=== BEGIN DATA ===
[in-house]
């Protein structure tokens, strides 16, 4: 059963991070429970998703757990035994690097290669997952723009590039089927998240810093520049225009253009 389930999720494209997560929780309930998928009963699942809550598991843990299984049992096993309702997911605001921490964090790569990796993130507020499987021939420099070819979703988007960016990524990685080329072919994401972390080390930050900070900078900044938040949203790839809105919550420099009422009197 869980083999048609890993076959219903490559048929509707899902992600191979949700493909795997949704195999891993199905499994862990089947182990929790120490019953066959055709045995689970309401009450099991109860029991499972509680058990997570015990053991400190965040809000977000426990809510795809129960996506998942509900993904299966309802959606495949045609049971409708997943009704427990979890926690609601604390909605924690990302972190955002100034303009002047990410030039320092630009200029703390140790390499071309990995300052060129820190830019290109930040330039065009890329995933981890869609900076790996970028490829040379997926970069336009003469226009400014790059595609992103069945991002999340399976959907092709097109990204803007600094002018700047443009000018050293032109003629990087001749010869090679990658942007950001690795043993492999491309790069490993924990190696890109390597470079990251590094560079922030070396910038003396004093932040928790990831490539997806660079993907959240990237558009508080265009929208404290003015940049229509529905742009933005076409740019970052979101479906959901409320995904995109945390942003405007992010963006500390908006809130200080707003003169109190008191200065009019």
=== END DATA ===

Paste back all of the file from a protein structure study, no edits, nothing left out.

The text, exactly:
[in-house]
């Protein structure tokens, strides 16, 4: 059963991070429970998703757990035994690097290669997952723009590039089927998240810093520049225009253009 389930999720494209997560929780309930998928009963699942809550598991843990299984049992096993309702997911605001921490964090790569990796993130507020499987021939420099070819979703988007960016990524990685080329072919994401972390080390930050900070900078900044938040949203790839809105919550420099009422009197 869980083999048609890993076959219903490559048929509707899902992600191979949700493909795997949704195999891993199905499994862990089947182990929790120490019953066959055709045995689970309401009450099991109860029991499972509680058990997570015990053991400190965040809000977000426990809510795809129960996506998942509900993904299966309802959606495949045609049971409708997943009704427990979890926690609601604390909605924690990302972190955002100034303009002047990410030039320092630009200029703390140790390499071309990995300052060129820190830019290109930040330039065009890329995933981890869609900076790996970028490829040379997926970069336009003469226009400014790059595609992103069945991002999340399976959907092709097109990204803007600094002018700047443009000018050293032109003629990087001749010869090679990658942007950001690795043993492999491309790069490993924990190696890109390597470079990251590094560079922030070396910038003396004093932040928790990831490539997806660079993907959240990237558009508080265009929208404290003015940049229509529905742009933005076409740019970052979101479906959901409320995904995109945390942003405007992010963006500390908006809130200080707003003169109190008191200065009019």